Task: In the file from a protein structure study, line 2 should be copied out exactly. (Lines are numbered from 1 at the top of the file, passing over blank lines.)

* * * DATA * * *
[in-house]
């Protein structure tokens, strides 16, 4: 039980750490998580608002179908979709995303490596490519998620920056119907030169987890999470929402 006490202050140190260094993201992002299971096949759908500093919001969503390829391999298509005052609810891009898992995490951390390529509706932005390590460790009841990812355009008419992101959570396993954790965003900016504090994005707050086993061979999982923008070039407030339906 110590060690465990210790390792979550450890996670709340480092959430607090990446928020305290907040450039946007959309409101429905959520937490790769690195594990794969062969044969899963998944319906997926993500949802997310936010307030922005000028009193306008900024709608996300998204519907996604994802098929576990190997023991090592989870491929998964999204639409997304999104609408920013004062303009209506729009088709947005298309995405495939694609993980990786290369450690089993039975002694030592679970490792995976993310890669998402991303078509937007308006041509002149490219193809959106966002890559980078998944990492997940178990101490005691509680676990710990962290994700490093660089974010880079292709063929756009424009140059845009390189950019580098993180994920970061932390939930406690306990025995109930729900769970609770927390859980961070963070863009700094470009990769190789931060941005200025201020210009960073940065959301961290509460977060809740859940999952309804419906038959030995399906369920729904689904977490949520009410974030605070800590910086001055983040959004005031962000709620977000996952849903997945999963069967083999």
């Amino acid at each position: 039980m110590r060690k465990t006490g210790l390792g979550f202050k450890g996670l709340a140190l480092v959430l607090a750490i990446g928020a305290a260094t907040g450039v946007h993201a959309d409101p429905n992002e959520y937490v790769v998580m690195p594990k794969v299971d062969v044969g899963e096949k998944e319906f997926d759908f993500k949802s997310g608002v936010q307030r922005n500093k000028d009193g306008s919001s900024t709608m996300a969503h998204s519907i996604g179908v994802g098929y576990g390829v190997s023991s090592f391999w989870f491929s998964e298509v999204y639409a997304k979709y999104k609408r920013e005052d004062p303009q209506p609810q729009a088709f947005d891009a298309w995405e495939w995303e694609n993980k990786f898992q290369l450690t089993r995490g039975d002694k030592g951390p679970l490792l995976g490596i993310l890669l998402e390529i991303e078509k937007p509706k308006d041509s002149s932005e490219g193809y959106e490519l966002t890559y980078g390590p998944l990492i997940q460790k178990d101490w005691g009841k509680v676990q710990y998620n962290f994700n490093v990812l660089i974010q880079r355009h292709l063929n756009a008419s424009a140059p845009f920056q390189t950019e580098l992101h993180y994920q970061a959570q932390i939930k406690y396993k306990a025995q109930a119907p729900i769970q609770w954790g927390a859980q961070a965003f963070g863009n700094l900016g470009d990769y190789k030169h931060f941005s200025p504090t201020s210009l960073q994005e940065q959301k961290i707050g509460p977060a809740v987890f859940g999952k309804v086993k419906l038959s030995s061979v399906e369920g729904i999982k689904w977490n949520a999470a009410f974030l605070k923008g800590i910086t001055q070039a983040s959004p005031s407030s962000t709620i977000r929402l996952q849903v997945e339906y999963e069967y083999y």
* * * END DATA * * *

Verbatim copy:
């Protein structure tokens, strides 16, 4: 039980750490998580608002179908979709995303490596490519998620920056119907030169987890999470929402 006490202050140190260094993201992002299971096949759908500093919001969503390829391999298509005052609810891009898992995490951390390529509706932005390590460790009841990812355009008419992101959570396993954790965003900016504090994005707050086993061979999982923008070039407030339906 110590060690465990210790390792979550450890996670709340480092959430607090990446928020305290907040450039946007959309409101429905959520937490790769690195594990794969062969044969899963998944319906997926993500949802997310936010307030922005000028009193306008900024709608996300998204519907996604994802098929576990190997023991090592989870491929998964999204639409997304999104609408920013004062303009209506729009088709947005298309995405495939694609993980990786290369450690089993039975002694030592679970490792995976993310890669998402991303078509937007308006041509002149490219193809959106966002890559980078998944990492997940178990101490005691509680676990710990962290994700490093660089974010880079292709063929756009424009140059845009390189950019580098993180994920970061932390939930406690306990025995109930729900769970609770927390859980961070963070863009700094470009990769190789931060941005200025201020210009960073940065959301961290509460977060809740859940999952309804419906038959030995399906369920729904689904977490949520009410974030605070800590910086001055983040959004005031962000709620977000996952849903997945999963069967083999």